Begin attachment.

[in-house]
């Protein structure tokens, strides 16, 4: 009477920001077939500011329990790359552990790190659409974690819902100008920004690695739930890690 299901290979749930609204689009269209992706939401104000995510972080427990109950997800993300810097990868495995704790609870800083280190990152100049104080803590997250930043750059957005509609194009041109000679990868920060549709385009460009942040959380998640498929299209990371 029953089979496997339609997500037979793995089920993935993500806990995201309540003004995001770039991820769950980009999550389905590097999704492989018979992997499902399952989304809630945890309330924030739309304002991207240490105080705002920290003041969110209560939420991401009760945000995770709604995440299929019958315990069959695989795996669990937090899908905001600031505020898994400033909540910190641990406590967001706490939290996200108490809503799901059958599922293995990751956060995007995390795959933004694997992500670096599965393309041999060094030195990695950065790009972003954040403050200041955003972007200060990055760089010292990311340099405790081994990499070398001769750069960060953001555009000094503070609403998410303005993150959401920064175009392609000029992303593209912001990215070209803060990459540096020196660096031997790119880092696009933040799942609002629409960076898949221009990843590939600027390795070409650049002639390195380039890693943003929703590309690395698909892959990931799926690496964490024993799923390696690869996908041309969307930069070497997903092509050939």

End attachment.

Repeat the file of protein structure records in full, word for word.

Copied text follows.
[in-house]
């Protein structure tokens, strides 16, 4: 009477920001077939500011329990790359552990790190659409974690819902100008920004690695739930890690 299901290979749930609204689009269209992706939401104000995510972080427990109950997800993300810097990868495995704790609870800083280190990152100049104080803590997250930043750059957005509609194009041109000679990868920060549709385009460009942040959380998640498929299209990371 029953089979496997339609997500037979793995089920993935993500806990995201309540003004995001770039991820769950980009999550389905590097999704492989018979992997499902399952989304809630945890309330924030739309304002991207240490105080705002920290003041969110209560939420991401009760945000995770709604995440299929019958315990069959695989795996669990937090899908905001600031505020898994400033909540910190641990406590967001706490939290996200108490809503799901059958599922293995990751956060995007995390795959933004694997992500670096599965393309041999060094030195990695950065790009972003954040403050200041955003972007200060990055760089010292990311340099405790081994990499070398001769750069960060953001555009000094503070609403998410303005993150959401920064175009392609000029992303593209912001990215070209803060990459540096020196660096031997790119880092696009933040799942609002629409960076898949221009990843590939600027390795070409650049002639390195380039890693943003929703590309690395698909892959990931799926690496964490024993799923390696690869996908041309969307930069070497997903092509050939």